In systems which have been recently developed for processing retail sales transactions, it is necessary for information to be entered into a keypad of a point-of-sale terminal by both a retail clerk and by a customer. Such systems include, for example, ones using the TRANSACT point-of-sale terminal available from Retail Profits, Inc. of Santa Clara, Calif. The transactions processed by such systems might include, for example, ones which require a customer's PIN (personal identification number).
Generally speaking, the present invention provides a base member for mounting to a counter in a retail establishment; a member rotatably mounted relative to the base member for movement between at least a first and second position; and means connected to the rotatable member for holding a point-of-sale terminal in a substantially non-horizontal orientation in the first and second positions.
In the following drawings, like parts are designated by like reference numerals.
FIG. 1 is a pictorial view of a stand according to the present invention for supporting a point-of-sale terminal.
FIG. 2 is a frontal view of the stand of FIG. 1.
FIG. 3 is side or profile view of the stand of FIG. 1; and
FIG. 4 is a cross-sectional view taken along the plane of line 4--4 in FIG. 3 for viewing in the direction of the arrows.
As shown in the drawings, a stand 7 for a point-of-sale terminal generally comprises a base means 11, a member 13 rotatably mounted relative to the base means, and holder means 15 connected to the rotatable member for holding a point-of-sale terminal 19 in a non-horizontal orientation. (In the drawings, the point-of-sale terminal is indicated by phantom lines.)
As typically used, base means 11 is fixed to a counter surface in a retail establishment such that stand 7 can be selectively rotated between two positions. In the first of the two positions, stand 7 presents point-of-sale terminal 19 for use by a retail clerk on one side of the counter; in the second of the two positions, the point-of-sale terminal is presented for use by a customer on the other side of the counter. (In FIG. 3, the first position of the stand is shown by solid lines, and the second position is indicated by dashed lines.) Typically, the first and second positions of stand 7 are angularly displaced from one another by about 180° relative to the counter. The counter can be, for example, the checkout counter at a supermarket.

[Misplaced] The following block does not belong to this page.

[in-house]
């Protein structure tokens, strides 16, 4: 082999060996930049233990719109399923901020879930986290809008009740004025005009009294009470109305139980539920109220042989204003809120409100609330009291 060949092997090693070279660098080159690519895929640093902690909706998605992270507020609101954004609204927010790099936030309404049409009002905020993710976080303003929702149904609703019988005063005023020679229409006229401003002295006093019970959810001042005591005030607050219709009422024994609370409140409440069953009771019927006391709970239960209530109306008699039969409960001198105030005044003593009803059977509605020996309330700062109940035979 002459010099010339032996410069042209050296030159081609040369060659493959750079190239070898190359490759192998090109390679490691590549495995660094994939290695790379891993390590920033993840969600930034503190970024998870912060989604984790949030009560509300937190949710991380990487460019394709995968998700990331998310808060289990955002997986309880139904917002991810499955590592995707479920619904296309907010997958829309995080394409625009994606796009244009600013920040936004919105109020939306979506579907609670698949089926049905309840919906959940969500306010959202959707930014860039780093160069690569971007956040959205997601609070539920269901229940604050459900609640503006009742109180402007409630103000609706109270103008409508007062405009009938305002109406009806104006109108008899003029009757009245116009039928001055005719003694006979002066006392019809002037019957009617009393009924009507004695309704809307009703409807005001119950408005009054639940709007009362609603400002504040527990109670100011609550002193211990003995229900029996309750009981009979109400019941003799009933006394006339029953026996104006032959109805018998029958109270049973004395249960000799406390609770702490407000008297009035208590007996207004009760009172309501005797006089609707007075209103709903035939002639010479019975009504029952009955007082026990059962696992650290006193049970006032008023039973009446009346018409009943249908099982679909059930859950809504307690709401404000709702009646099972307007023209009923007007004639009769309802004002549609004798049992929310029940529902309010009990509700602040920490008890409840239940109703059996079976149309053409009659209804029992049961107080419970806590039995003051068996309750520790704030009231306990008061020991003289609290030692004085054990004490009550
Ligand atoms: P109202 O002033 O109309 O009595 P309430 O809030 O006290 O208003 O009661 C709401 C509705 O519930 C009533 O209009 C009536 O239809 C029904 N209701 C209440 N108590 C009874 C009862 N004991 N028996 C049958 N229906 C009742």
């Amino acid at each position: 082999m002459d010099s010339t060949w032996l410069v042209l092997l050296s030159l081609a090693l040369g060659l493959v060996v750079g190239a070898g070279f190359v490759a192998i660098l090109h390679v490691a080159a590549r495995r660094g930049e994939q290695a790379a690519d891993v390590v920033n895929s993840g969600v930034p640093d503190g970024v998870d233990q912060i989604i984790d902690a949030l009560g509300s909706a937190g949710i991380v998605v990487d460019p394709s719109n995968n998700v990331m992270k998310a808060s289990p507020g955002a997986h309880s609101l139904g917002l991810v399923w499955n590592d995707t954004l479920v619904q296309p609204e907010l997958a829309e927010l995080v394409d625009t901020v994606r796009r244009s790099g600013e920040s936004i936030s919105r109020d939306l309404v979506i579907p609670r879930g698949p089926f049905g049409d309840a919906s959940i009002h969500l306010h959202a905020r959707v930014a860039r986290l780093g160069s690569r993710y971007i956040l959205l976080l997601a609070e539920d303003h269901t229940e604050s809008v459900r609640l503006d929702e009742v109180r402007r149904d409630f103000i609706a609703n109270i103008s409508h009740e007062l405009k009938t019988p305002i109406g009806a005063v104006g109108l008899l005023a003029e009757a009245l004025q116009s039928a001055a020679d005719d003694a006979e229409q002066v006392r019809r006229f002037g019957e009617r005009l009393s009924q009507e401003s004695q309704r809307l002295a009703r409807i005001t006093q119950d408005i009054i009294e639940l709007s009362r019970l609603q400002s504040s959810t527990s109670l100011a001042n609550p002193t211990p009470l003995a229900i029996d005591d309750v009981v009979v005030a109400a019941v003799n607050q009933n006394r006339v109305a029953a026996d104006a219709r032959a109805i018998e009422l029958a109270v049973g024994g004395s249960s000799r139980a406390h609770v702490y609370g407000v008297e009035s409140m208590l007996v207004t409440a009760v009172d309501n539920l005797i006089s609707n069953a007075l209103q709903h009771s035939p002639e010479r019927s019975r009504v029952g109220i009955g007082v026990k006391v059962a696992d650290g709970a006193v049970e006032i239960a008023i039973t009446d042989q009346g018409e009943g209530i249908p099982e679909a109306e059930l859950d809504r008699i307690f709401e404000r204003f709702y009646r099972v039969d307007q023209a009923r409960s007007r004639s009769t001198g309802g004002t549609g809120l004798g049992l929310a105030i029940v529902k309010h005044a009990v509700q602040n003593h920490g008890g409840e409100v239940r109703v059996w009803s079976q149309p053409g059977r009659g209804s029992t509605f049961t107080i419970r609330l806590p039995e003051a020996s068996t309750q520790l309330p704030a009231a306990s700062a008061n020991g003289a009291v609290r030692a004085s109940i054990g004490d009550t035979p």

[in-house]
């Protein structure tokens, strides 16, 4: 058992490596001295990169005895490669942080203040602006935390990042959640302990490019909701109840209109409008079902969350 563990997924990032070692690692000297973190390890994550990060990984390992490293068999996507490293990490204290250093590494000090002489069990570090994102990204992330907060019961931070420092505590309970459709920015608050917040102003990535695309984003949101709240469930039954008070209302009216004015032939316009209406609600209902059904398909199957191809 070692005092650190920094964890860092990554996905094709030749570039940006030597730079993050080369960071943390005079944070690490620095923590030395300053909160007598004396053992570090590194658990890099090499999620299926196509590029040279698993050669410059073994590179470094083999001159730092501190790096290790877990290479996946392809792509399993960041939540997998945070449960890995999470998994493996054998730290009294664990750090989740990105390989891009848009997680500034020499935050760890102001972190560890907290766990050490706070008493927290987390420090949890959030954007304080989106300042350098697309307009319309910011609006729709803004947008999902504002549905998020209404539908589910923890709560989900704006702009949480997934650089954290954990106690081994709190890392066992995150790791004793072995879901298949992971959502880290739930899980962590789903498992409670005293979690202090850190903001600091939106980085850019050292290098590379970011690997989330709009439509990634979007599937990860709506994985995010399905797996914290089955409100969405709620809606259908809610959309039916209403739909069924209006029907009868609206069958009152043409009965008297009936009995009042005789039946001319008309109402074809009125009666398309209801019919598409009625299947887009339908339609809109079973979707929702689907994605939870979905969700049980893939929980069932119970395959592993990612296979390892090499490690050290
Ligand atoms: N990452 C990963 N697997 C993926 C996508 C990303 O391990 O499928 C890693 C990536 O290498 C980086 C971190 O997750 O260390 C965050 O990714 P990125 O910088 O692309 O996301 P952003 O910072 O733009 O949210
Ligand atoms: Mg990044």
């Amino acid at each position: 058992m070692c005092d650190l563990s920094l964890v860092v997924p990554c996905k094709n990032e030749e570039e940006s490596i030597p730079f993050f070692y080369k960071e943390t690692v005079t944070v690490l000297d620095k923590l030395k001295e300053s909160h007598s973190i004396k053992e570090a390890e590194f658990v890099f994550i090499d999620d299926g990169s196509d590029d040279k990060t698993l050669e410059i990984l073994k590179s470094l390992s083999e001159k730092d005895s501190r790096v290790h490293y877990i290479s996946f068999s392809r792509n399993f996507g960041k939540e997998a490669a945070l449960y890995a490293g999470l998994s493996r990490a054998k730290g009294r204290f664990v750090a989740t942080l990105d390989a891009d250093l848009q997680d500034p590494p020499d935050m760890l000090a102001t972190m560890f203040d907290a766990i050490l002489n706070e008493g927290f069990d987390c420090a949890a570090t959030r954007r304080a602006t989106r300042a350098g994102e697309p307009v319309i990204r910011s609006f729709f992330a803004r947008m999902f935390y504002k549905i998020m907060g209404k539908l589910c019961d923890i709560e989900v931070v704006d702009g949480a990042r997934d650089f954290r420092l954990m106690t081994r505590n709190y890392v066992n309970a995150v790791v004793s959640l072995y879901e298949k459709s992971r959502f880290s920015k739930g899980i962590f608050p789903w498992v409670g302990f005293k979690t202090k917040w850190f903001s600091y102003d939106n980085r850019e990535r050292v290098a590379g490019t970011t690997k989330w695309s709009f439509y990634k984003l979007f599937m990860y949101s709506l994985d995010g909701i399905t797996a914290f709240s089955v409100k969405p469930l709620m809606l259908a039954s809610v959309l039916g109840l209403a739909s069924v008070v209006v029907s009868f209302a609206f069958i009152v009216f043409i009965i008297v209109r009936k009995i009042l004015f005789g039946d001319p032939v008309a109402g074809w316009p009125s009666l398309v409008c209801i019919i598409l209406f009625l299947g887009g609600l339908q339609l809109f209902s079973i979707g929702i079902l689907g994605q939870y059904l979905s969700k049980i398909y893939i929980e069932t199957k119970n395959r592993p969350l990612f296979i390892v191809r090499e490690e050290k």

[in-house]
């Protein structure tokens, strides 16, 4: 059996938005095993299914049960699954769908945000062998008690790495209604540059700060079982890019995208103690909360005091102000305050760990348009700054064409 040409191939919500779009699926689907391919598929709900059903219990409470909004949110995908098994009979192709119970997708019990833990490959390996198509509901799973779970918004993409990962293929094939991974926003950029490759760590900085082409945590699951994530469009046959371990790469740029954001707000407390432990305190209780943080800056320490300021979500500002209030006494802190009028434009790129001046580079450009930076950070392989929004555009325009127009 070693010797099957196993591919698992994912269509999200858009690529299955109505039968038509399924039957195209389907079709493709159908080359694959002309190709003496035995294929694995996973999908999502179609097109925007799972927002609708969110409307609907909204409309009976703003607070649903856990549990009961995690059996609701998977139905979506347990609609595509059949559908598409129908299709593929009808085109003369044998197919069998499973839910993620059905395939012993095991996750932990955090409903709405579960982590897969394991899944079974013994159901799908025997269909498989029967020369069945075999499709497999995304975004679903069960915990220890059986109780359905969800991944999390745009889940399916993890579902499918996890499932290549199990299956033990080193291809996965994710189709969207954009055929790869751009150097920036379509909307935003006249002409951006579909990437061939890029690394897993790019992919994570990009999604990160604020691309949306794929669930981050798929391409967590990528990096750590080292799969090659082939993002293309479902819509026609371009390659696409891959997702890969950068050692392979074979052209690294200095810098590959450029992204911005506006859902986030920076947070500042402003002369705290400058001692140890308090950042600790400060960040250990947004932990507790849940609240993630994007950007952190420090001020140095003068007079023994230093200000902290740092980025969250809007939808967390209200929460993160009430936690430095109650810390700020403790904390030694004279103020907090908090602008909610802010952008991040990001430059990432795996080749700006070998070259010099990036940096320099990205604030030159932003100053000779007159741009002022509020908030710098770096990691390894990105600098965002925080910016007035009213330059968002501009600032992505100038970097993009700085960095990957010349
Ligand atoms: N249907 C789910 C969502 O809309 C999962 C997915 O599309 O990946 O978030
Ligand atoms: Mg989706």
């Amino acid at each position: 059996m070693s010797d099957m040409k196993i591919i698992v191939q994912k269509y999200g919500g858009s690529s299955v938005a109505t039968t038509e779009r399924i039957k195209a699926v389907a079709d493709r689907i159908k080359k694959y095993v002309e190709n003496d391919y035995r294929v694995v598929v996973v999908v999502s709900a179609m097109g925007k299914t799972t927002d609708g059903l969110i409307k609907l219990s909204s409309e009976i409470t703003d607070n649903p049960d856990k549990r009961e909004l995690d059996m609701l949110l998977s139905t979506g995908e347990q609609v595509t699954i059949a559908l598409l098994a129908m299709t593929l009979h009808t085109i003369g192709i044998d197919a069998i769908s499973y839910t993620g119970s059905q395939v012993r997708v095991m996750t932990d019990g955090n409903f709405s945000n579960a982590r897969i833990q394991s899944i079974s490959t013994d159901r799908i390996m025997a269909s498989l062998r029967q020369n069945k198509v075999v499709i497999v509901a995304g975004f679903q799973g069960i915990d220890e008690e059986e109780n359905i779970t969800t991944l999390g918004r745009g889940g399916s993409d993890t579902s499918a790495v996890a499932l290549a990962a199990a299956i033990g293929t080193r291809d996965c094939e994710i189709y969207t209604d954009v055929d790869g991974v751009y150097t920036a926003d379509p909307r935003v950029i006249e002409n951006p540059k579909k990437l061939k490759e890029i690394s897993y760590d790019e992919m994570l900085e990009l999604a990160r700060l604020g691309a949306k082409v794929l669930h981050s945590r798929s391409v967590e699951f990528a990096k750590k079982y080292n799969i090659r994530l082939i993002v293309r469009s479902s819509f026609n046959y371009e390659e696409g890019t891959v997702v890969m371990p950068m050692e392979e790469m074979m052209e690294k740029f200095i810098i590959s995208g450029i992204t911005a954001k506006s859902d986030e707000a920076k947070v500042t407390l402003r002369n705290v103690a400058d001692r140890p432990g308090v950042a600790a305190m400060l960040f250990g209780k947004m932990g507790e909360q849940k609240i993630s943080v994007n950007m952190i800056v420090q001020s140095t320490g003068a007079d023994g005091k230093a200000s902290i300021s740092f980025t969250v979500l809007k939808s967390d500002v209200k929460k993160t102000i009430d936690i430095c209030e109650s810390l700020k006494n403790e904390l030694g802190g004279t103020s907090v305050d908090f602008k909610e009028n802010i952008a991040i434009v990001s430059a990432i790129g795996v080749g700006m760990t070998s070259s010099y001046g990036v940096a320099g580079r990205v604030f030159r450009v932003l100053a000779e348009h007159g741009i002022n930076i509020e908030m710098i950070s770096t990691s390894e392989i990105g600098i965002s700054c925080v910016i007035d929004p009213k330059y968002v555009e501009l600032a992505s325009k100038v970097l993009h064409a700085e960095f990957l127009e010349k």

The base means 11 of stand 7, as shown in FIG. 1, can be a generally flat plate 23 having several apertures 24 formed therein for receiving means, such as screws, which mount the plate to a counter. Typically, base plate 23 is horizontally mounted. In some situations, however, it may be desirable to eliminate base plate 23; in those situations, another portion of stand 7 would serve as the base means.
FIGS. 2 through 4 show one embodiment of a mechanism for connecting rotatable member 13 to base means 11. In the illustrated embodiment, rotatable member 13 is a hollow tube which rotatably mates with a stub shaft 29. The stub shaft 29 is fixed to an aperture 31 formed in base plate 23 such that the stub shaft extends vertically upward to be received by rotatable member 13. It may be noted that, in the illustrated embodiment, the lower end of rotatable member 13 rests on base plate 23 and circumferentially surrounds stub shaft 13. In practice, it is desirable to form stub shaft 29 as a hollow tubular member, because the rotatable member and the stub shaft then combine to form a protective conduit for wires leading to and from point-of-sale terminal 19.